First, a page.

Tag Archives: empire

Why Obama’s Big Cash-In Matters

One of my little online entertainments this year has been to ask my social media network a question: “So, what’s Obama up to lately?”

I want to know, but I haven’t had the stomach to follow the man once he left the White House.

Truth be told, I burned out on Obama years ago.

I called him out as a corporate, neoliberal imperialist and a de facto white supremacist (as ironic as that might sound given his technical blackness) from the beginning of the nationwide “Obamas” phenomenon in the summer of 2004.

Empire’s New Clothes

From 2006 through 2011, I dedicated inordinate research and writing to the “BaRockstar.” Prior to his 2009 inauguration (an event I found likely once George W. Bush defeated John F. Kerry in 2004), I tried to warn progressives (and anyone else who would listen) about Obama’s coming presidential service to the rich and powerful, their global empire and the white majority’s desire to deny the continuing power of anti-black racism in the United States. I collected my warnings in a 2008 book that bore the deceptively neutral title “Barack Obama and the Future of American Politics.”

I continued to follow Obama closely. In 2010, my next book, “The Empire’s New Clothes: Barack Obama in the Real World of Power,” detailed his dutiful fealty to the nation’s “deep state” masters of capital and empire (and to white majority opinion on race) during his first year in the White House. This volume exhaustively refuted partisan Democrats who insisted that Obama really wanted to do progressive things but was prevented from that by a Republican Congress. It was a nonsensical claim. Year One Obama had just won the presidency with a great voter mandate for progressive change and had a Democratic Congress. He could have steered well to the wide left of his corporate-center-right trajectory if he’d wanted. But he didn’t want to, consistent with Adolph Reed Jr.’s dead-on description of Obama after the future president first won elected office in Illinois:

In Chicago, for instance, we’ve gotten a foretaste of the new breed of foundation-hatched black communitarian voices; one of them, a smooth Harvard lawyer with impeccable do-good credentials and vacuous-to-repressive neoliberal politics, has won a state senate seat on a base mainly in the liberal foundation and development worlds. His fundamentally bootstrap line was softened by a patina of the rhetoric of authentic community, talk about meeting in kitchens, small-scale solutions to social problems, and the predictable elevation of process over program—the point where identity politics converges with old-fashioned middle-class reform in favoring form over substance.

By acting in accord with Reed’s retrospectively haunting early description, the “deeply conservative” President Obama ironically helped create the very Republican “Tea Party” Congress his loyal liberal defenders were then able to cite as the excuse for his right-wing policymaking. Governing progressively in 2009 and 2010 would have been good politics for the Democrats. It might well have pre-empted the “Teapublican” victories of 2010.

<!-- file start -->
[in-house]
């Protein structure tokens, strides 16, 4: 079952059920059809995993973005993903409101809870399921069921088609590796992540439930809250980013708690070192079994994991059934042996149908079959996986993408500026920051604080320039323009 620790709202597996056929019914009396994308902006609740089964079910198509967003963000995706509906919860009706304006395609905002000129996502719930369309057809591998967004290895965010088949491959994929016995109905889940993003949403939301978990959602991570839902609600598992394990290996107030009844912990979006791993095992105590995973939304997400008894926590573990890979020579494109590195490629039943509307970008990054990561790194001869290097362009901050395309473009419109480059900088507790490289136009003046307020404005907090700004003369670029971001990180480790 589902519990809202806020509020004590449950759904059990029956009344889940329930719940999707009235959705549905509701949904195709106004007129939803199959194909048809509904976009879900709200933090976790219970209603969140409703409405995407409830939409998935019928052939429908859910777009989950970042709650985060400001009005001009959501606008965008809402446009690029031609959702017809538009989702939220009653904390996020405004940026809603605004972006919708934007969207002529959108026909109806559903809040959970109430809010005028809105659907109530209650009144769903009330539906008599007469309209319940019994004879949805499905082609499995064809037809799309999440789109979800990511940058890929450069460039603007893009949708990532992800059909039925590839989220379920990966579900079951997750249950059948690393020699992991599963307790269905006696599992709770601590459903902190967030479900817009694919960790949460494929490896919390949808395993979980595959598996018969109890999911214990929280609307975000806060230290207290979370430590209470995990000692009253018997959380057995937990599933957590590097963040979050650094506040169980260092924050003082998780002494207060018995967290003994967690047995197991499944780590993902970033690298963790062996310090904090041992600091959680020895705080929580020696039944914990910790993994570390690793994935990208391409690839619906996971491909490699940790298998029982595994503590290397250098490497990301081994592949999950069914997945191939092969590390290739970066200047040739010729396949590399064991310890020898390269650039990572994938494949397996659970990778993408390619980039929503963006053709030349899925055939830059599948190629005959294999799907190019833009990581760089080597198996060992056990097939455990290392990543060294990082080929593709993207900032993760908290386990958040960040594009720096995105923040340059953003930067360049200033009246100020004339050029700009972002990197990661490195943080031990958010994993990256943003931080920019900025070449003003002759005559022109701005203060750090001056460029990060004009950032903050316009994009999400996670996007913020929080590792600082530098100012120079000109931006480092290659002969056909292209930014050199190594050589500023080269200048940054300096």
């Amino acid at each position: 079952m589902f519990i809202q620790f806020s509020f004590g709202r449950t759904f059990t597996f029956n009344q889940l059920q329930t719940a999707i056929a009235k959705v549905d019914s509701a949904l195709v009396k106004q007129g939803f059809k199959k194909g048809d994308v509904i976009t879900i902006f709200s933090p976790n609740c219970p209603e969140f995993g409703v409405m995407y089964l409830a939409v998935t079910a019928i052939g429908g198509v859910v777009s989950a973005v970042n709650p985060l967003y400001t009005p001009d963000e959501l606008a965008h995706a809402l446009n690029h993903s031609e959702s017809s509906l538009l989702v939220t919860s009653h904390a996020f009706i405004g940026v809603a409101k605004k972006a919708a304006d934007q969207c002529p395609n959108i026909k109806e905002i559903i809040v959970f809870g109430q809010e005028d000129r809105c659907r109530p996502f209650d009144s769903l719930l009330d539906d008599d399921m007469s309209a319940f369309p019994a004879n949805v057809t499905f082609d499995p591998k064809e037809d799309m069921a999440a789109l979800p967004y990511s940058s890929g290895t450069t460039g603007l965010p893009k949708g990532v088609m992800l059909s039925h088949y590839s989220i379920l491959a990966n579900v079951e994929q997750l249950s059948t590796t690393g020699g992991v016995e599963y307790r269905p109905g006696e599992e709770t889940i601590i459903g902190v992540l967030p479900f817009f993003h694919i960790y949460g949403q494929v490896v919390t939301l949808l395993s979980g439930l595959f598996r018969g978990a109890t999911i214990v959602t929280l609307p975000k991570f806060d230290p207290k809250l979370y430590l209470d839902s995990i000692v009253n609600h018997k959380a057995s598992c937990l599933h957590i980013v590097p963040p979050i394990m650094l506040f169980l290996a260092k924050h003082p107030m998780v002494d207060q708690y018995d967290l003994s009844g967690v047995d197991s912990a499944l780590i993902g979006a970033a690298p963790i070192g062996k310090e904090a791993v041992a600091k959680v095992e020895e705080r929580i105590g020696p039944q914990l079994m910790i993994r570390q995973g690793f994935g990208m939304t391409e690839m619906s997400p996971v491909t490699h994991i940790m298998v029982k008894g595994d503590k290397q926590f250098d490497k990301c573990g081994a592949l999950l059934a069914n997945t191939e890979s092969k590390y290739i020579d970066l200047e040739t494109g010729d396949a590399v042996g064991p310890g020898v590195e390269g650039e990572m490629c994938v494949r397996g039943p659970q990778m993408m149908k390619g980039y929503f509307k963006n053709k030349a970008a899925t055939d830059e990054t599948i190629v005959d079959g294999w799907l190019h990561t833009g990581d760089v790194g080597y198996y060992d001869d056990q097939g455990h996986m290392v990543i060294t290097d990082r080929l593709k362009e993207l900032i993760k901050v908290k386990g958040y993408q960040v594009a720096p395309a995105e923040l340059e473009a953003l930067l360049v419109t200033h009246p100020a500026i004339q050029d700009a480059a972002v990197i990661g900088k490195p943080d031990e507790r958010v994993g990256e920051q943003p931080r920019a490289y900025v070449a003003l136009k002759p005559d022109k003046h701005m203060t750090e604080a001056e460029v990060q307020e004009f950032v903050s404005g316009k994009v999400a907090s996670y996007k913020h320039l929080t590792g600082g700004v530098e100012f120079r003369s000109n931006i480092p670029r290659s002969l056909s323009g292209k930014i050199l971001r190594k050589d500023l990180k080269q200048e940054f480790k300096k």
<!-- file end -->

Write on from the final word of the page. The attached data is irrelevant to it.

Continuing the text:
You’ve Got to Meet Real Socialists

But that’s not what “Wall Street Barry” was about. He was a Hamilton Project, Robert Rubin-sponsored actor who never would have gotten the elite backing he needed to prevail had he been the peoples’ champion so many voters dreamed him to be.

Obama set new Wall Street election fundraising records for a reason in 2008. “It’s not always clear what Obama’s financial backers want,” Ken Silverstein noted in a fall 2006 Harper’s Magazine report titled “Obama, Inc.,” “but it seems safe to conclude that his campaign contributors are not interested merely in clean government and political reform. … On condition of anonymity, one Washington lobbyist I spoke with was willing to point out the obvious: that big donors would not be helping out Obama if they didn’t see him as a ‘player.’ The lobbyist added: ‘What’s the dollar value of a starry-eyed idealist?’ ”

After his 2012 re-election, Obama spoke at The Wall Street Journal CEO Council. “When you go to other countries,” Obama told the corporate chieftains, “the political divisions are so much more stark and wider. Here in America, the difference between Democrats and Republicans—we’re fighting inside the 40-yard lines. … People call me a socialist sometimes. But no, you’ve got to meet real socialists. [Laughter.] I’m talking about lowering the corporate tax rate. My health care reform is based on the private marketplace.”

It was what the socialist writer and activist Danny Katch called “a touching ruling class moment.”

The warm feelings made good capitalist sense. Fully 95 percent of the nation’s new income went to the top 1 percent during Obama’s first term. Obama won his second term partly by appropriating populist rhetoric from an Occupy Wall Street movement he’d helped dismantle with infiltration and force in the fall and winter of 2011. He did this after keeping Wall Street so comfortably bailed out and restored that plutocracy could reach the point where the top U.S. thousandth owned more wealth than the bottom U.S. 90 percent.

By Paul Street/Truthdig

Posted by The NON-Conformist

The Dance of Death